Moving on to the RTX 4080 16GB. This GPU costs the same as the RTX 3080 Ti yet delivers 56% faster renders. It also increases the available VRAM from 12GB to 16GB, allowing for larger and more complex renders. Again, this is an excellent gen-over-gen improvement.
Lastly, we look at the latest release, the RTX 4070 Ti 12GB. This GPU is $100 more than the RTX 3080 10GB (roughly 14% more expensive). It returns 40% faster rendering performance for that extra cost and brings an additional 2GB of VRAM. While this is still a welcome upgrade over the RTX 3080, it’s not quite as impressive as the RTX 4090 and 4080. If we compare by product name, the new RTX 4070 Ti is 81% faster than the RTX 3070 Ti but also 33% more expensive. However we compare it, the RTX 4070 Ti provides more performance than the cost increase but is overshadowed by the gains seen by it’s more powerful siblings.
NVIDIA GeForce RTX 40 Series vs GeForce RTX 20 Series
Most users don’t upgrade every generation, so we thought we’d take a moment to compare the new GPUs to the rendering king from only a few years ago. This is less of a price comparison and more just to show how much improvement a user could expect if they think it is time to upgrade. As the chart shows, if someone were to upgrade from a 2080 Ti, they would see improvements from 118% (more than 2x) on the low end to just shy of 4x faster renders on the top end, depending on which RTX 40 Series GPU you pick.
How Well Do the NVIDIA GeForce RTX 40 Series Perform in Blender?
These results show significant enhancements in rendering performance with the NVIDIA GeForce RTX 40 Series compared to the previous 30 Series. The RTX 4090 24GB shines as the top performer, showcasing a staggering 105% (more than 2x) improvement in rendering performance compared to the last generation. The RTX 4080 16GB, on the other hand, posts a more modest 56% speed boost over the similarly priced RTX 3080 Ti. Despite being 14% more expensive, the RTX 4070 Ti 12GB also offers 41% faster performance than the RTX 3080, allowing it to outperform even the RTX 3090 Ti. Although this performance increase may not be as impressive as the RTX 4090 or 4080, the 4070 Ti offers more performance relative to its cost increase.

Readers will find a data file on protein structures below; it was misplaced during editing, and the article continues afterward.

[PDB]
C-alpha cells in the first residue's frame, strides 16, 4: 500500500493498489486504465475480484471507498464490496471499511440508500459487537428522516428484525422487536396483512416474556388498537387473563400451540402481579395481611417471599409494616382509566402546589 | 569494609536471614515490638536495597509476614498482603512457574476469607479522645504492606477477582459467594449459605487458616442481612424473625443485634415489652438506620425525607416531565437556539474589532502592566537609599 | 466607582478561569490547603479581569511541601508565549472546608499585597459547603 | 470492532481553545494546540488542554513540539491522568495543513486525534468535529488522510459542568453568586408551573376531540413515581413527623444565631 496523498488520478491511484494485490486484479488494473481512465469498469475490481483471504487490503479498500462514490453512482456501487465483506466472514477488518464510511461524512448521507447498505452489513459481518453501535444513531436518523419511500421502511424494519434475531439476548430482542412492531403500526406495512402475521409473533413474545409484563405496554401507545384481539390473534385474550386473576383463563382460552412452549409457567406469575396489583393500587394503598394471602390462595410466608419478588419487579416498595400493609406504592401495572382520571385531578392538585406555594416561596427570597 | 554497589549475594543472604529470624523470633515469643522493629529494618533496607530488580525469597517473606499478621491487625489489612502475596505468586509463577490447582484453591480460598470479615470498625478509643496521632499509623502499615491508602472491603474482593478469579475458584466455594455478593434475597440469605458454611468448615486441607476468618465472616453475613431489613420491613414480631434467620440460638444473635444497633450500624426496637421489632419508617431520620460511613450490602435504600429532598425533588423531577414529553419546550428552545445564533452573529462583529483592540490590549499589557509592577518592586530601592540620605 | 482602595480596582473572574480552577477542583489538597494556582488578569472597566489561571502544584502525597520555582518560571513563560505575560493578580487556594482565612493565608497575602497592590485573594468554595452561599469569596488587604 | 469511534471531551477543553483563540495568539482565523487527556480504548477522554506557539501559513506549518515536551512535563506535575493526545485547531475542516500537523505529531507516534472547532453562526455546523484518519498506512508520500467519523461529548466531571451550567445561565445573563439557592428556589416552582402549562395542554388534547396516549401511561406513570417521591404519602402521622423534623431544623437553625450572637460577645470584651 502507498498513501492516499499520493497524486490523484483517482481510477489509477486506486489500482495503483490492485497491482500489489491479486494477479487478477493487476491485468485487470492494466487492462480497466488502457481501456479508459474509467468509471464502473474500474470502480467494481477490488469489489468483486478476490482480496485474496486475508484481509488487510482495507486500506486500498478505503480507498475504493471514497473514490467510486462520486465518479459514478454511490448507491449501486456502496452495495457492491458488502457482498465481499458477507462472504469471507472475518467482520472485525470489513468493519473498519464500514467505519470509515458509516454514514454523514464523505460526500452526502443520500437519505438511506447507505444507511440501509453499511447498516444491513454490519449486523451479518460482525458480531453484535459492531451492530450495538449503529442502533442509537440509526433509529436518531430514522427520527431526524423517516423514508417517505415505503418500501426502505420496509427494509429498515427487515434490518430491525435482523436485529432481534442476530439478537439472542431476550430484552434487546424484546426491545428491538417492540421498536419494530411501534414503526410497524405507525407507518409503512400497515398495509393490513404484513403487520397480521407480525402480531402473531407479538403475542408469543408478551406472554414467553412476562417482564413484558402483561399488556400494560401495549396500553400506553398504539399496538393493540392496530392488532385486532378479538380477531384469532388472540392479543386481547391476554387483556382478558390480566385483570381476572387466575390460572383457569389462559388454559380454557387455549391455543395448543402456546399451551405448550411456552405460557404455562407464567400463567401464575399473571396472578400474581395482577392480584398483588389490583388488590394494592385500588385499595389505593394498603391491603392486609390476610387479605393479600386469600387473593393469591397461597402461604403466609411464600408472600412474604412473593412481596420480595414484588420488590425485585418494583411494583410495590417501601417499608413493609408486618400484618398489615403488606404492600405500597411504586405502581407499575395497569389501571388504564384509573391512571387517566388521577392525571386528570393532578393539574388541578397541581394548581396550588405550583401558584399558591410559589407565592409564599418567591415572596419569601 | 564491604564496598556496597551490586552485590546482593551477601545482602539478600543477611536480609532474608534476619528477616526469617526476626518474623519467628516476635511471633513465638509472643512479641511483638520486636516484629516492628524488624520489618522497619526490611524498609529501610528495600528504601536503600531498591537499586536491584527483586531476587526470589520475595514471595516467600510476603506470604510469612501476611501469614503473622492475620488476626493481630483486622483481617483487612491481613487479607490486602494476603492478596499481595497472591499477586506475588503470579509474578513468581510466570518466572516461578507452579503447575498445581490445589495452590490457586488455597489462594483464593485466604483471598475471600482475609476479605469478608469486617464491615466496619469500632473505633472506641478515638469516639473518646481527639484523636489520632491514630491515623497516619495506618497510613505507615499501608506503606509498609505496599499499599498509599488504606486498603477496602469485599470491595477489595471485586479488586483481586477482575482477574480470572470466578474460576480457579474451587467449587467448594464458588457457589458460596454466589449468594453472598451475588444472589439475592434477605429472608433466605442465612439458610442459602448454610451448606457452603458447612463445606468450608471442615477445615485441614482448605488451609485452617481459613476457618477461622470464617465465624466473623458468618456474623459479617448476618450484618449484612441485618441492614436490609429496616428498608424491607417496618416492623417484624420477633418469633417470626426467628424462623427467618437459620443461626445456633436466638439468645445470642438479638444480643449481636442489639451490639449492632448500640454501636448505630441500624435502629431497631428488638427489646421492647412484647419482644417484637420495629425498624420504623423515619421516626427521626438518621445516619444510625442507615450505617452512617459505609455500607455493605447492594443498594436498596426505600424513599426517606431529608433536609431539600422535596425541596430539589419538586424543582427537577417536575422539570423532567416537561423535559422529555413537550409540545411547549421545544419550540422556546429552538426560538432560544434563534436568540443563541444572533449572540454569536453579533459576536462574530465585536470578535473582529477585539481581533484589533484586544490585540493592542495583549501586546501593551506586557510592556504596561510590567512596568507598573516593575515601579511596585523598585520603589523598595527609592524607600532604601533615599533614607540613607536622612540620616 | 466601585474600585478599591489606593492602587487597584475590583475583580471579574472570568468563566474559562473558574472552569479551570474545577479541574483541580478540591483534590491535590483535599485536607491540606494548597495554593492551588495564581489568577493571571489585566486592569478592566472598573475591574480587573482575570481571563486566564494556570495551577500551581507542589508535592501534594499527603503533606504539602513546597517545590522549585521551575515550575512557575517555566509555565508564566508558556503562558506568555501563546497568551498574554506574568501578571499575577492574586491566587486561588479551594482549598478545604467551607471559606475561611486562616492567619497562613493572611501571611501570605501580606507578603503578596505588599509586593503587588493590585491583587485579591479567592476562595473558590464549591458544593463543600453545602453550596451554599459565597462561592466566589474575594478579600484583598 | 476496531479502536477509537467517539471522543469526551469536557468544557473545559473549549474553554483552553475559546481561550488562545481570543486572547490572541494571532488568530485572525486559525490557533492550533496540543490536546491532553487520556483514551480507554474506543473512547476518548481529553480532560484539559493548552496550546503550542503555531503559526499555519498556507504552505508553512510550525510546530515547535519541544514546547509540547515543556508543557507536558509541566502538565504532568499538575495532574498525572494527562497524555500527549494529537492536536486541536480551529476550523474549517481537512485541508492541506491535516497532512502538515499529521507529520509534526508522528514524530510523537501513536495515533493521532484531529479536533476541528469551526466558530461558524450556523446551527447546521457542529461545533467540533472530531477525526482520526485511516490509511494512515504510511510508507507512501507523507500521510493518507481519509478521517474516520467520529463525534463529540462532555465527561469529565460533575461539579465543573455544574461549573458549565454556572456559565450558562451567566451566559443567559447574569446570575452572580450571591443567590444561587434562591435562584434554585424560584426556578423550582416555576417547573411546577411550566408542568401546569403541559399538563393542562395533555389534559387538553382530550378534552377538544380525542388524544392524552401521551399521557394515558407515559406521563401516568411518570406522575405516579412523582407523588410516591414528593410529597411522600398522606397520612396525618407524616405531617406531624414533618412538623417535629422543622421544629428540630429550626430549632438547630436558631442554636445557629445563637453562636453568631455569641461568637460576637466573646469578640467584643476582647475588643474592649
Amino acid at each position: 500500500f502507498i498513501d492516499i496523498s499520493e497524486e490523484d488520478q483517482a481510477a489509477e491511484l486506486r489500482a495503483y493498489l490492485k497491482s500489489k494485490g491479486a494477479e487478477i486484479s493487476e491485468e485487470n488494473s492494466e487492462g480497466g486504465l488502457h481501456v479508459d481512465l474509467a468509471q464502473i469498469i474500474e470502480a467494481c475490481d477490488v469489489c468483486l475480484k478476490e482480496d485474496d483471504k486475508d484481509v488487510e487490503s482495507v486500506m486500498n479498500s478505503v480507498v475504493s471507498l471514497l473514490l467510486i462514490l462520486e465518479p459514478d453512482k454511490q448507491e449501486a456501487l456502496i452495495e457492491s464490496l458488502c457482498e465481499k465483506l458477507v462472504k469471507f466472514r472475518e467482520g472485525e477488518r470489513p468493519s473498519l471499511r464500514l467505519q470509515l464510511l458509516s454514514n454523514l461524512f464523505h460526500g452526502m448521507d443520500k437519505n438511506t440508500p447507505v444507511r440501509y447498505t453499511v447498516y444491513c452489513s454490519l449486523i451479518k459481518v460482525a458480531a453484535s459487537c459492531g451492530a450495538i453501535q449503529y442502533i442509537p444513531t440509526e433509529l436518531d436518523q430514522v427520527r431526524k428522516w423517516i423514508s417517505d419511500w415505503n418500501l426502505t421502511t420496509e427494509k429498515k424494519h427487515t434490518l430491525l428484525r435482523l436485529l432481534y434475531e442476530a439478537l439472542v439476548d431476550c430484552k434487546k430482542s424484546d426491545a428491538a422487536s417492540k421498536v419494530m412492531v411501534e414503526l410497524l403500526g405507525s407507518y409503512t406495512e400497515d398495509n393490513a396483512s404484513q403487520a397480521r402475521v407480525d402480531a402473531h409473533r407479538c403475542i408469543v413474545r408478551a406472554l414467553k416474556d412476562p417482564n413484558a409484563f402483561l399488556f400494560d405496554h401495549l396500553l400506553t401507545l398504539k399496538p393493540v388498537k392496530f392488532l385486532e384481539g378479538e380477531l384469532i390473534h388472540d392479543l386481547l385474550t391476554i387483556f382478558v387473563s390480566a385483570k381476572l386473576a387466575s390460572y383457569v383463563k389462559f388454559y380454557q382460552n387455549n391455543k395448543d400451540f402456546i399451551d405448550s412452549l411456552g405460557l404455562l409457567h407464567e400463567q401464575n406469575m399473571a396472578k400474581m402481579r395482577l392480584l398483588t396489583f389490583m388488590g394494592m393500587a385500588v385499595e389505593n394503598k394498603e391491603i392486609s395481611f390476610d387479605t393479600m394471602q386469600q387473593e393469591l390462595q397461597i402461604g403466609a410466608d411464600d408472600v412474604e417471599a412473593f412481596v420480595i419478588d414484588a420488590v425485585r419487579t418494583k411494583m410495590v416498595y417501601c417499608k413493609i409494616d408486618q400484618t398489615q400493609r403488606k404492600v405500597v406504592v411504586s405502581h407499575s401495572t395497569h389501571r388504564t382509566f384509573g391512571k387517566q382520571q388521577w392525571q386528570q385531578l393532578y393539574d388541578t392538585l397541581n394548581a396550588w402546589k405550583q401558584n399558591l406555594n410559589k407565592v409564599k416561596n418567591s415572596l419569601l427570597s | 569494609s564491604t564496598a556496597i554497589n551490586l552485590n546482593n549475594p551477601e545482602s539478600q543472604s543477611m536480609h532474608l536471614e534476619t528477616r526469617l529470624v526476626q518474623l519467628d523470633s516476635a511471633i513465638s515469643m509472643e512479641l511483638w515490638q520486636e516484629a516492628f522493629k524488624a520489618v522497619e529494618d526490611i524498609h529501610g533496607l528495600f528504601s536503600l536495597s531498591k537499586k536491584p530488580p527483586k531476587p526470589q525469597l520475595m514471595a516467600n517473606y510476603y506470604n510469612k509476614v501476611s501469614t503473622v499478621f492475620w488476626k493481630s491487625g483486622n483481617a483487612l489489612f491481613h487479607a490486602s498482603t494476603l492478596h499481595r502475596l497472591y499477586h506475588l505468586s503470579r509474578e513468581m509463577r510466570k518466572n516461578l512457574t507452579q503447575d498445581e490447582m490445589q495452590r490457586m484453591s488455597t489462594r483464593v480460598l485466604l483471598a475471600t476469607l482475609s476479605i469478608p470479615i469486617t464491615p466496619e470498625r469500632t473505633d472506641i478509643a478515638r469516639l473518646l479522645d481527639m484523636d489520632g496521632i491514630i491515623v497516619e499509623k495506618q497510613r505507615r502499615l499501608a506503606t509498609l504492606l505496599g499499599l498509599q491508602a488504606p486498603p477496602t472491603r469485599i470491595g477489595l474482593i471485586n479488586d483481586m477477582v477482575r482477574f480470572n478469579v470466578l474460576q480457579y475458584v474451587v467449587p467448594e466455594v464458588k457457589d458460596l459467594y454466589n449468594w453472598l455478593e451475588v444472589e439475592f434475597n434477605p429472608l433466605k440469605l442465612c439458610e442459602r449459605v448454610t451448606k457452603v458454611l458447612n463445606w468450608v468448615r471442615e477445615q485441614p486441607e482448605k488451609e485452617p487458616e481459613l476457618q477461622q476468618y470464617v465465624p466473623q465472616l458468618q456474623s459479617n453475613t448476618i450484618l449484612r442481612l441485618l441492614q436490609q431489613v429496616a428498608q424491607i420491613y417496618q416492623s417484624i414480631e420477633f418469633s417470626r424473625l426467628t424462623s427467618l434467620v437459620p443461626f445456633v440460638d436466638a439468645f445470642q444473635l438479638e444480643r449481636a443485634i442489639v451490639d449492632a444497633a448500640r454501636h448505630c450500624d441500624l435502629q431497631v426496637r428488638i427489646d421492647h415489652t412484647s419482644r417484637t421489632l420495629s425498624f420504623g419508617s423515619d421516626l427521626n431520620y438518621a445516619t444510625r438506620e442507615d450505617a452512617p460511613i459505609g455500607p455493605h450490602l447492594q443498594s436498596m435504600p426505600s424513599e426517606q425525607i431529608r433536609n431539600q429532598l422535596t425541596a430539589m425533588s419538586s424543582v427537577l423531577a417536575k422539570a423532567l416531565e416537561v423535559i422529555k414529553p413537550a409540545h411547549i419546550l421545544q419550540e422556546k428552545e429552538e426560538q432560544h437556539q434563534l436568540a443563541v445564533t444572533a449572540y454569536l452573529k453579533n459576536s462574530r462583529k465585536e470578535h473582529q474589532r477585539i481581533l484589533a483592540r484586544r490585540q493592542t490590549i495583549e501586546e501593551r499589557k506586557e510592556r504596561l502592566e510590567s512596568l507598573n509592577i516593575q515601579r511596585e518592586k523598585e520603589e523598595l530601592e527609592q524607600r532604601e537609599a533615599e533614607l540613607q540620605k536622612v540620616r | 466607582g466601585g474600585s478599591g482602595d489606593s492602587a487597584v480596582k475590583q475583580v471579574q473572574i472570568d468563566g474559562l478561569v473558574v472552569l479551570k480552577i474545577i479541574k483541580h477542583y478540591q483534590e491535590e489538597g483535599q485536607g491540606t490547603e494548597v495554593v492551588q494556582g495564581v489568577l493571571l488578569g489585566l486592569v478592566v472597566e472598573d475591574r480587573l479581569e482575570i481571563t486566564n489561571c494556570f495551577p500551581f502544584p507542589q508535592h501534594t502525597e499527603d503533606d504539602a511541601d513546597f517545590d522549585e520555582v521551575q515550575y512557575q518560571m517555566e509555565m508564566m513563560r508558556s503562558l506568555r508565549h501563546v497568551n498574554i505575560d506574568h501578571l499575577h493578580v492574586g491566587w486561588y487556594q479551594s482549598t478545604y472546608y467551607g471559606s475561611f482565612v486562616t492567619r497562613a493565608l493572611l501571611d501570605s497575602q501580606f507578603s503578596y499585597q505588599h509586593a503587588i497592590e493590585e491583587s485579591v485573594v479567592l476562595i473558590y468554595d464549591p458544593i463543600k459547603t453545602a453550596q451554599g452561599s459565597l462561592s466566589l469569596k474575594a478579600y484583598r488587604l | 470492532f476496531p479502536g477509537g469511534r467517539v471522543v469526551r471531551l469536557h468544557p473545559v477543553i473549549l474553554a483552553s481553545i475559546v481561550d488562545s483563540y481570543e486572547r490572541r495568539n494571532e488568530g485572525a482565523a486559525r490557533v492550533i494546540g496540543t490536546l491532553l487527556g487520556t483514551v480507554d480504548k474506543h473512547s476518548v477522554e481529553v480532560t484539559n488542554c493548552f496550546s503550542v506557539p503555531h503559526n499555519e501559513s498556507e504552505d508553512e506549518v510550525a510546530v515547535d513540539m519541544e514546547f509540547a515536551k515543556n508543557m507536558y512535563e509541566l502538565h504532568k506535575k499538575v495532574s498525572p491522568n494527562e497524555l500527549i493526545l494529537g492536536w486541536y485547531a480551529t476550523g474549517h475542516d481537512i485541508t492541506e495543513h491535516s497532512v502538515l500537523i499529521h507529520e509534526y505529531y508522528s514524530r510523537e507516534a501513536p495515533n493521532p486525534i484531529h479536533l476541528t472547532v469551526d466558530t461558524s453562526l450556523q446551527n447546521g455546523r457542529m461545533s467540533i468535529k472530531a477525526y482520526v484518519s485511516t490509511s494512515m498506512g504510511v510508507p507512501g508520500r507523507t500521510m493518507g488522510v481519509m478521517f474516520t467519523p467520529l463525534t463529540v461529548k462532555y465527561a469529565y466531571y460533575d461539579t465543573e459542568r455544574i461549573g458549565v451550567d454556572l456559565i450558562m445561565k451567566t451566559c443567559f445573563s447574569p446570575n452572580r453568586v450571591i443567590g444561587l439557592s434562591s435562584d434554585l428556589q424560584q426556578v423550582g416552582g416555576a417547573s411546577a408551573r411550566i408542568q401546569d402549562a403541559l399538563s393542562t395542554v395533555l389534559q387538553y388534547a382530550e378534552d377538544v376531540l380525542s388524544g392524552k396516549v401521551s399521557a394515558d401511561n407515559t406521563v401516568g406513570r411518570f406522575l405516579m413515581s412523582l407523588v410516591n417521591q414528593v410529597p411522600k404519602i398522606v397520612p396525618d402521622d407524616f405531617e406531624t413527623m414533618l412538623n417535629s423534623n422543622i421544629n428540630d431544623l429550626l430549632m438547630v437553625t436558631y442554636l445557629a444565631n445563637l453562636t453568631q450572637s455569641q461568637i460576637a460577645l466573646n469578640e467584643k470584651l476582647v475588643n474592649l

It is worth noting that these tests do not take into account the amount of VRAM available and only examines straight GPU rendering performance. With GPU rendering, VRAM can become constrained somewhat easily as scenes become larger and more detailed. This can lead to “out of memory” errors or defaulting back to CPU rendering and losing out on GPUs’ speed advantages. Also, note that NVLink is not offered on any of these GPUs, so pooling the VRAM of two GPUs is no longer an option.
Keep in mind that the benchmark results in this article are strictly for Blender and that performance will vary widely in different applications. If your workflow includes other software packages, we highly recommend checking out our NVIDIA GeForce 40-Series vs AMD Radeon 7000 for Content Creation article, which includes results and links to in-depth testing for a range of other applications, including Premiere Pro, After Effects, DaVinci Resolve, Unreal Engine, and Octane.